How did you manage to design the Parliament? 
It’s all through references. In other projects, you can scan cities and people. For Parliament, you can’t do that. You can take some pictures from the drone, that too from a huge distance. All we had were Google Earth and other such images.

How was it working on Mission Mangal?
Before answering the question, I need to go back further and inform you about our roots. We started our journey 17-18 years ago. We were working on many projects, including an animation film when I was based in London. I shifted my base to Dubai where I worked for eight years with the best of people with the right vision in companies like Mirage. We were the first ones to envision the two theme parks in Dubai. We were not merely the service providers. We came up with the designs at that time and we sold them to Mirage. Then we came up with HubZero, the first-ever console gaming theme park. Then we worked on Bollywood Park, where we created rides on famous Bollywood movies like Ra.One, Lagaan etc.

We came to Mumbai and shot with Shah Rukh Khan, Salman Khan, Hrithik Roshan etc. These were all 8K high-end CGI oriented shows. We were also doing work for Japanese companies like Square Enix, which created the popular game ‘Final Fantasy’. We did 25 minutes of work in the Final Fantasy theatrical film in 2016. Nobody in India had done a photoreal 3D animation of that standard till that point in time.

We also worked on the ‘Resident Evil’ game from Capcom. These were huge turning points in our lives. We later set up our studio here and we worked on films like PK (2014), Airlift (2016) etc. When Mission Mangal happened, producer R Balki, director Jagan Shakti and late Anil Naidu saw what we have done for these foreign companies in terms of CGI.

Mission Mangal wasn’t an out-and-out CGI movie. However, creating those rockets, showing take-offs etc was not done ever in India. If it was done, it was not that photorealistic. We wanted to create something on the lines of Hollywood films like Apollo 13 (1995). Balki had extreme confidence and conviction to trust us after seeing the work we did for the theme park and with the Japanese companies. The believability of the visuals and the response that we got for Mission Mangal from even abroad paved the way for us and helped us in getting many more movies.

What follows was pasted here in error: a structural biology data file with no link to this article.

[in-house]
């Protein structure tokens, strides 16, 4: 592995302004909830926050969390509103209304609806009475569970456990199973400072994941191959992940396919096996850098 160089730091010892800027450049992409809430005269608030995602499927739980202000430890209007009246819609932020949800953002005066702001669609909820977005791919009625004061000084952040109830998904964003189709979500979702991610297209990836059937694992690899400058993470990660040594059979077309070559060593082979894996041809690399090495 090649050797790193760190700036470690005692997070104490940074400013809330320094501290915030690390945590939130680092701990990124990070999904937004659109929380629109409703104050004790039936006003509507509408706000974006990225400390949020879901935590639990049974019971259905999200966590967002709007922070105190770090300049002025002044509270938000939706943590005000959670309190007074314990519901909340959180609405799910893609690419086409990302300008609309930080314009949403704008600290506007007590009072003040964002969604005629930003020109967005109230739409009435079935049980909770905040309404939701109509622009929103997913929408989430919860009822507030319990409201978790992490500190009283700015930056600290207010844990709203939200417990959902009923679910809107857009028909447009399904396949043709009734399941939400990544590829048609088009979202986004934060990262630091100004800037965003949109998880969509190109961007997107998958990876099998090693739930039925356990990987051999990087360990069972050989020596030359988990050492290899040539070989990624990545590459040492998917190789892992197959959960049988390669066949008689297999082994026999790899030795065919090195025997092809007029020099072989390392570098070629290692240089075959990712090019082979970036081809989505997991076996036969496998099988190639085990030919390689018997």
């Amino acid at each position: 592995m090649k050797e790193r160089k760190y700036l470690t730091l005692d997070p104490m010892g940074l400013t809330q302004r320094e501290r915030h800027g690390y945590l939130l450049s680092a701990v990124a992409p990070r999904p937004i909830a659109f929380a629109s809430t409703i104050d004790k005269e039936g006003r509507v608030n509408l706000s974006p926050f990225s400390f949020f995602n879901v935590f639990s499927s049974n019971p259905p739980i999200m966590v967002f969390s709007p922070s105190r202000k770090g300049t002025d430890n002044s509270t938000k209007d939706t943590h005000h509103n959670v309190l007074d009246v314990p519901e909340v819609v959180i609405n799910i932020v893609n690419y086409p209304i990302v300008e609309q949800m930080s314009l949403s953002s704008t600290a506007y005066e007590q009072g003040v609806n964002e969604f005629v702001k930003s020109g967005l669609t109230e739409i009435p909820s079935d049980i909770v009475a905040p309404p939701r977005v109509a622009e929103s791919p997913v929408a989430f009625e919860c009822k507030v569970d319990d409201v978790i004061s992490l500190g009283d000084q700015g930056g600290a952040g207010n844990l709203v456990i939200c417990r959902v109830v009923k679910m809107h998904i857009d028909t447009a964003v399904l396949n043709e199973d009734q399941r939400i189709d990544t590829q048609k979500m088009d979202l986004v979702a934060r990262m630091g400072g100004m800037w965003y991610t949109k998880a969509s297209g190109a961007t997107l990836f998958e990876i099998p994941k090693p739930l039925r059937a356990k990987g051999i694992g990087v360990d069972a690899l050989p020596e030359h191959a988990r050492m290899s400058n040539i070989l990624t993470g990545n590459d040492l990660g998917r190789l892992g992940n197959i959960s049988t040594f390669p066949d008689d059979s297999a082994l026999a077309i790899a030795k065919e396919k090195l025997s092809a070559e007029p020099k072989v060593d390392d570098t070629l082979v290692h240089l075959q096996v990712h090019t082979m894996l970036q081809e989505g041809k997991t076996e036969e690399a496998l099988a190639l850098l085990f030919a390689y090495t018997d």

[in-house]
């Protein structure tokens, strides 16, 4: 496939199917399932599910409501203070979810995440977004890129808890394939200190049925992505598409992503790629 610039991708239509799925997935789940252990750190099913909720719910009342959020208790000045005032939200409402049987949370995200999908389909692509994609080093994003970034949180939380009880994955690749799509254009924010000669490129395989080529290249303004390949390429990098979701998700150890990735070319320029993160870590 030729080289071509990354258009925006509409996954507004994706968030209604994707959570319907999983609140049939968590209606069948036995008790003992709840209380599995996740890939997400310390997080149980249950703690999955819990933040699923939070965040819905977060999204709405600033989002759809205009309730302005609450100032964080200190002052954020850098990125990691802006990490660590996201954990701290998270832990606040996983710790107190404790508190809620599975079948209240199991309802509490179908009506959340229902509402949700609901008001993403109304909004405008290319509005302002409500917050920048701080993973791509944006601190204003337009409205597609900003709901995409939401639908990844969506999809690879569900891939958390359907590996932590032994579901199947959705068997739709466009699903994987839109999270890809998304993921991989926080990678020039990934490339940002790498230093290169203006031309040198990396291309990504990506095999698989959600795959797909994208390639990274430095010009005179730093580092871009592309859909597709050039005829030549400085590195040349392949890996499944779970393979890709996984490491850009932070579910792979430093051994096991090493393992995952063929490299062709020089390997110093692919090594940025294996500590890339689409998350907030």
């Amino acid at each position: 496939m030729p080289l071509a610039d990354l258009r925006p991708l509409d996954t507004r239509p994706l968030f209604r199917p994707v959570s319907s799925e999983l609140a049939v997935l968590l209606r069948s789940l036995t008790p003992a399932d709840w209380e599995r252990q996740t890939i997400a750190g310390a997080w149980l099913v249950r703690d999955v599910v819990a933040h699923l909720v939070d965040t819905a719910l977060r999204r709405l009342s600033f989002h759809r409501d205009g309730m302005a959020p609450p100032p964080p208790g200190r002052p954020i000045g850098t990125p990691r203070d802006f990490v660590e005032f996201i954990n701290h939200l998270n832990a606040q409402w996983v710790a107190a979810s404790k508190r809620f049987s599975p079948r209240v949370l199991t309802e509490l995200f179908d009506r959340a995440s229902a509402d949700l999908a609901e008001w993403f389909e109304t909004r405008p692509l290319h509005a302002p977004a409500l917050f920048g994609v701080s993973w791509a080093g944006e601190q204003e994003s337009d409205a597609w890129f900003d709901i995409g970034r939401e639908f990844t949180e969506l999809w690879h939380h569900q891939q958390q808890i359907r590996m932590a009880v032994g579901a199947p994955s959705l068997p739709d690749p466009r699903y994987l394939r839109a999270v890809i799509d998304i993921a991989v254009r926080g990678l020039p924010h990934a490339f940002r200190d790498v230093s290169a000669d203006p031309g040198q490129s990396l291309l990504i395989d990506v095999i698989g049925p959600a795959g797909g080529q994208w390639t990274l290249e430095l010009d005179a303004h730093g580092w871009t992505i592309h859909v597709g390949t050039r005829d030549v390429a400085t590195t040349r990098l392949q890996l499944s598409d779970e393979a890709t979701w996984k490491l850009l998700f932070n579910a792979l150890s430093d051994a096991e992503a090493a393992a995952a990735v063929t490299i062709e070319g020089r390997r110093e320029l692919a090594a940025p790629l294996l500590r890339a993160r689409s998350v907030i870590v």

Even Shah Rukh Khan’s Zero (2018) had a portion in the climax which shows a spaceship taking off. Considering that you and your team were working on Mission Mangal at the same time when Zero released, did you take some notes or speak to the Red Chillies team?

It’s a very good question. Well, I did not consult. Before our re-entry into Bollywood with Mission Mangal, we were doing shows abroad. My only point of reference was First Man (2018), Apollo 13, etc; basically, all the Hollywood films that were only about space missions and taking off to the moon. Also, we sourced several real-life footages from NASA and SpaceX. Our mission was to match these real-life visuals, no matter what it takes. So, starting from creating the assets, the rockets, the take-off, the fire, the effects etc, all that was challenging. We didn’t give up until we matched those real-life references. We knew that if we’d manage to do that, our movie will probably look better. Thankfully, we got so much traction and even now, we are only getting the ‘good movies’ from the industry. The movies which require a good amount of CGI work come to us without even asking. That’s a great platform that Mission Mangal has set, followed by other films.

I believe someone from your team is always there on the sets, right?
There’s always a VFX supervisor on the sets. Sometimes, there’s also a CGI supervisor. At times, I am also present if I need to supervise or solve a problem. Nevertheless, someone will be there throughout the shoot, to advise the director on what to do with the CGI shots, where to put the green screen, where to put the markers, where it can be avoided, where costs can be saved, what angles in terms of CGI shoots can be used etc. For example, the rocket taking off sequence in Mission Mangal is an out-and-out CGI shot. Even in terms of the VFX shot, if we need to do clean ups and place something else in the background, all of those are completely guided by the VFX supervisor or the CGI supervisor present on the sets.